What if the sales funnel was shaped differently?

We can all identify the image to the left — the iconic sales funnel. You have probably seen each layer labeled something different over the years, but this age-old shape has remained the same.

The traditional sales funnel has been monumental in helping sales professionals understand their role in how to transition leads into sales. In its simplest form, this iconic shape makes the case that the more leads you have at the top of the funnel, the more sales you will land at the bottom.

Yes, this model works, but is it the most efficient? What if we re-shaped the funnel; allowing sales teams to require less leads, yet still land as many (if not more) deals?

By changing the sales funnel to a champagne flute shape, we are suggesting sales teams spend less time generating demand and more time capturing it. By taking the time to seek qualified leads within target market segments (champagne flute), instead of chasing a large quantity of unqualified leads from both target and non-target market segments (martini glass), you can actually reach your goals more quickly and waste less time with leads that are unlikely to convert.

Engage QUALIFIED leads, instead of QUANTITY leads.

Let’s look at a couple of contrasting examples to identify the differences:

Example of the old model: The martini glass-shaped funnel, is founded on sales professionals using a shotgun approach— covering a wide area, getting as many leads as possible. A B2B salesperson is told that they will need 330 leads to win 28 deals. First of all—wow—that is a lot of leads. And second, chances are, there aren’t even 330 companies in the salesperson’s territory that fit the profile. Not only would it be difficult to get that many (mostly unqualified) leads, it would be impossible. But because this is the traditional model, the salesperson continues to go out and find any and all leads, qualified or not, just to do their job of filling the funnel. In this model, statistically, the salesperson is winning less than 8% of opportunities sourced in the traditional approach.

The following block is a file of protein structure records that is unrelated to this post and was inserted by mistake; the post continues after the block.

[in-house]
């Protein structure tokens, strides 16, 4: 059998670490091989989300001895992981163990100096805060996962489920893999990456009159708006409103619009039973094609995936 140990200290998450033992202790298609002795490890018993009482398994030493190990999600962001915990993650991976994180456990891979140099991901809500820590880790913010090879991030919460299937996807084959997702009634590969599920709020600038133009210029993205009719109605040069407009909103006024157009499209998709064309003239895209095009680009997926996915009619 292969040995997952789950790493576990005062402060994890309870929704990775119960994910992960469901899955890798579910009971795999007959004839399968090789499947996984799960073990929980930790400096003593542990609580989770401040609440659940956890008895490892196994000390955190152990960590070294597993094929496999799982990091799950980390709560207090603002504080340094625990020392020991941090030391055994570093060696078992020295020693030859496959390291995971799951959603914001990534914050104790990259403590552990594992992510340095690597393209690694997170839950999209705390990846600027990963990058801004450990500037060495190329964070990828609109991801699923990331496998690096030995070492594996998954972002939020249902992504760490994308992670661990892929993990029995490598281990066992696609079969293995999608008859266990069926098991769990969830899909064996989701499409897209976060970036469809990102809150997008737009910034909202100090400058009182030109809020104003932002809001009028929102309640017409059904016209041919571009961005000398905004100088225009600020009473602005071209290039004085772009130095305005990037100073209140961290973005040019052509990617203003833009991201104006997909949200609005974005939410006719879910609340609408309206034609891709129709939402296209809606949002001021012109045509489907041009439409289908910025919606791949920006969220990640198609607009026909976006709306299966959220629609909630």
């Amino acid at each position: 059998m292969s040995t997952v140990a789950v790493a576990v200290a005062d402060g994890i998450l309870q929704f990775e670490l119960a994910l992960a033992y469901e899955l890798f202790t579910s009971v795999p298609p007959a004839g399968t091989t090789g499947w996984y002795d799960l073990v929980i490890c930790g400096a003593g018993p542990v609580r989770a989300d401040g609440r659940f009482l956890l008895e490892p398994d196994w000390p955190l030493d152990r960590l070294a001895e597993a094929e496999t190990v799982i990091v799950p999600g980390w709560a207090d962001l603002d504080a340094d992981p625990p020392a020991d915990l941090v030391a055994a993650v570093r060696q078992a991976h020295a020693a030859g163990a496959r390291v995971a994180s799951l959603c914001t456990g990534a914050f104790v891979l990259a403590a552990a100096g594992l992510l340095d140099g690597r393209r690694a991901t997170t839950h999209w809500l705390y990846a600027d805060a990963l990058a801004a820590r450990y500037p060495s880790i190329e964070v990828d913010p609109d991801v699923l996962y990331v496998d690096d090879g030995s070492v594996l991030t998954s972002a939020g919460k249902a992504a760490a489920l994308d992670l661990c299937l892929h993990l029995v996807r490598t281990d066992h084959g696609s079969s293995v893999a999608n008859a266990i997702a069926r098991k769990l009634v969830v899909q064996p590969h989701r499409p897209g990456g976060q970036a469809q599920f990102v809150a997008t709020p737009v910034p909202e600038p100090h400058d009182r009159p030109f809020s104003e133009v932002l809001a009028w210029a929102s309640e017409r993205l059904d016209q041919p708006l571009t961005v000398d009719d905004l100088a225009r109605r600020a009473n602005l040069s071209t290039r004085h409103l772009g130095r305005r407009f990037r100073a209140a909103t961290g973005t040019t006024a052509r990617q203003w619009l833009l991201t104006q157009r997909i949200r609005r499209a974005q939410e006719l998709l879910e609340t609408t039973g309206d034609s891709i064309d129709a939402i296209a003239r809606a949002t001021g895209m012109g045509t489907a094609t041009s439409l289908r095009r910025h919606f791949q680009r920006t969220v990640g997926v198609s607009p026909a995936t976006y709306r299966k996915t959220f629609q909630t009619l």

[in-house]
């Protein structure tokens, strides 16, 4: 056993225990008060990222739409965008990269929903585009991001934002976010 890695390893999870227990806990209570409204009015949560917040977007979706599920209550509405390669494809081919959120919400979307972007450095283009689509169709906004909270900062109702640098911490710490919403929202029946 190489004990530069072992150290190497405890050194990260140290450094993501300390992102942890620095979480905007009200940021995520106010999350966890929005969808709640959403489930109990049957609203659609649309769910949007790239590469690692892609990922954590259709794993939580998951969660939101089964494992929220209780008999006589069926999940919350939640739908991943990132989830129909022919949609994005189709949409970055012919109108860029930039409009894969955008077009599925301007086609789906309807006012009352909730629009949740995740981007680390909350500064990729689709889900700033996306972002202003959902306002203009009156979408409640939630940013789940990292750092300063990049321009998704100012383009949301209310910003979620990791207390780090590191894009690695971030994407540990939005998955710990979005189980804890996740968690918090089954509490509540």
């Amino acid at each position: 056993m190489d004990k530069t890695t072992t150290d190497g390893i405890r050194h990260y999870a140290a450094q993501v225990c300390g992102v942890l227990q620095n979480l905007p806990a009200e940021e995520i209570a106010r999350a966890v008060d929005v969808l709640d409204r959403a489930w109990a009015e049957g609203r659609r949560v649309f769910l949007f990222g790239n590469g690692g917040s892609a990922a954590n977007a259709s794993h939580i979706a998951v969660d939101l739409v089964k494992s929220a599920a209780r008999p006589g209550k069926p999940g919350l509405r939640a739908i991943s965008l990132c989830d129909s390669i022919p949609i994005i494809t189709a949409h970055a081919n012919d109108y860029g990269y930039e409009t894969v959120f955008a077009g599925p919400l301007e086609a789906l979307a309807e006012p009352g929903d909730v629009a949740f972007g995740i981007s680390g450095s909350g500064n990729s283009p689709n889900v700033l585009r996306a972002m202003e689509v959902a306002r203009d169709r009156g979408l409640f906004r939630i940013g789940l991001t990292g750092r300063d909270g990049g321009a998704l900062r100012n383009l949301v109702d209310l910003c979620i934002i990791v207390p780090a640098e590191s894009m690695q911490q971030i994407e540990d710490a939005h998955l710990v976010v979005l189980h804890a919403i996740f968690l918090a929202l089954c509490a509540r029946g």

Example of the new model: Instead, the re-shaped funnel suggests sales professionals take the time to seek qualified leads. A B2B salesperson is told they need 28 deals. Instead of going out to find a specified (likely impossible) number of leads, they are looking for a few qualified leads. This will require them to be prescriptive in the leads they choose, and spend adequate time on the front-end understanding their ideal buyer profile and buyer pains before engaging with them. Yes, this method takes more time per lead, but by being more strategic and dedicated in going after the right leads, their win rates will increase. This salesperson is building relationships and leveraging communities, continually looking for opportunities to win referrals—which lead to a 63% win-rate (Source: Sales Benchmark Index).

Which funnel would you rather work with?

Modern prospecting requires a reshaped revenue funnel.